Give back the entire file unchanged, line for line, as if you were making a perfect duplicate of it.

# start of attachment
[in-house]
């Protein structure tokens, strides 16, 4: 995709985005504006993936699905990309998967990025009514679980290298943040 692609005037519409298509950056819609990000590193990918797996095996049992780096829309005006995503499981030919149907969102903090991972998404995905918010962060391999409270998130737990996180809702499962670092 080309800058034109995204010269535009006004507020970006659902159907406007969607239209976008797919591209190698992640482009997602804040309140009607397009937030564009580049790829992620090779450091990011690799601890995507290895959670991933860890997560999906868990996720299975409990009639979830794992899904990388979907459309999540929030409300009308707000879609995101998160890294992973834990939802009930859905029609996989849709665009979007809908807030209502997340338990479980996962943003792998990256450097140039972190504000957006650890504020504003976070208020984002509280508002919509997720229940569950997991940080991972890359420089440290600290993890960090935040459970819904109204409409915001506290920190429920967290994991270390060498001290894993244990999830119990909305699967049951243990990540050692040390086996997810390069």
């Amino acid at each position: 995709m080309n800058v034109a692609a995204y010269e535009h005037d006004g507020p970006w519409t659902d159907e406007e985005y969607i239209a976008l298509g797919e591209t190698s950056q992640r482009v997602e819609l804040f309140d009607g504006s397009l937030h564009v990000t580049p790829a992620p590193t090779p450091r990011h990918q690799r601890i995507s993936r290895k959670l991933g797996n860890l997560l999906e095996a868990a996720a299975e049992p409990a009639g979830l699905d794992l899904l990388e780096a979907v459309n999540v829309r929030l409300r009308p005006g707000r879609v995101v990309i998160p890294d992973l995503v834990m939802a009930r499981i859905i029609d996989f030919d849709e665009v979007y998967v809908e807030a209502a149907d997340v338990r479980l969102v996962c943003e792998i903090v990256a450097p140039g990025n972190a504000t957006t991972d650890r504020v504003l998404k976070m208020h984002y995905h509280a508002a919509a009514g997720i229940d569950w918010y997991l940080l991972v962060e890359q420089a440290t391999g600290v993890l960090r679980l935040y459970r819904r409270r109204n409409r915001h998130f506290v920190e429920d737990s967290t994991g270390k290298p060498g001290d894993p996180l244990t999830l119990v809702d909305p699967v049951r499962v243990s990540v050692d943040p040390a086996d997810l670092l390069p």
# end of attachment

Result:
[in-house]
């Protein structure tokens, strides 16, 4: 995709985005504006993936699905990309998967990025009514679980290298943040 692609005037519409298509950056819609990000590193990918797996095996049992780096829309005006995503499981030919149907969102903090991972998404995905918010962060391999409270998130737990996180809702499962670092 080309800058034109995204010269535009006004507020970006659902159907406007969607239209976008797919591209190698992640482009997602804040309140009607397009937030564009580049790829992620090779450091990011690799601890995507290895959670991933860890997560999906868990996720299975409990009639979830794992899904990388979907459309999540929030409300009308707000879609995101998160890294992973834990939802009930859905029609996989849709665009979007809908807030209502997340338990479980996962943003792998990256450097140039972190504000957006650890504020504003976070208020984002509280508002919509997720229940569950997991940080991972890359420089440290600290993890960090935040459970819904109204409409915001506290920190429920967290994991270390060498001290894993244990999830119990909305699967049951243990990540050692040390086996997810390069």
């Amino acid at each position: 995709m080309n800058v034109a692609a995204y010269e535009h005037d006004g507020p970006w519409t659902d159907e406007e985005y969607i239209a976008l298509g797919e591209t190698s950056q992640r482009v997602e819609l804040f309140d009607g504006s397009l937030h564009v990000t580049p790829a992620p590193t090779p450091r990011h990918q690799r601890i995507s993936r290895k959670l991933g797996n860890l997560l999906e095996a868990a996720a299975e049992p409990a009639g979830l699905d794992l899904l990388e780096a979907v459309n999540v829309r929030l409300r009308p005006g707000r879609v995101v990309i998160p890294d992973l995503v834990m939802a009930r499981i859905i029609d996989f030919d849709e665009v979007y998967v809908e807030a209502a149907d997340v338990r479980l969102v996962c943003e792998i903090v990256a450097p140039g990025n972190a504000t957006t991972d650890r504020v504003l998404k976070m208020h984002y995905h509280a508002a919509a009514g997720i229940d569950w918010y997991l940080l991972v962060e890359q420089a440290t391999g600290v993890l960090r679980l935040y459970r819904r409270r109204n409409r915001h998130f506290v920190e429920d737990s967290t994991g270390k290298p060498g001290d894993p996180l244990t999830l119990v809702d909305p699967v049951r499962v243990s990540v050692d943040p040390a086996d997810l670092l390069p």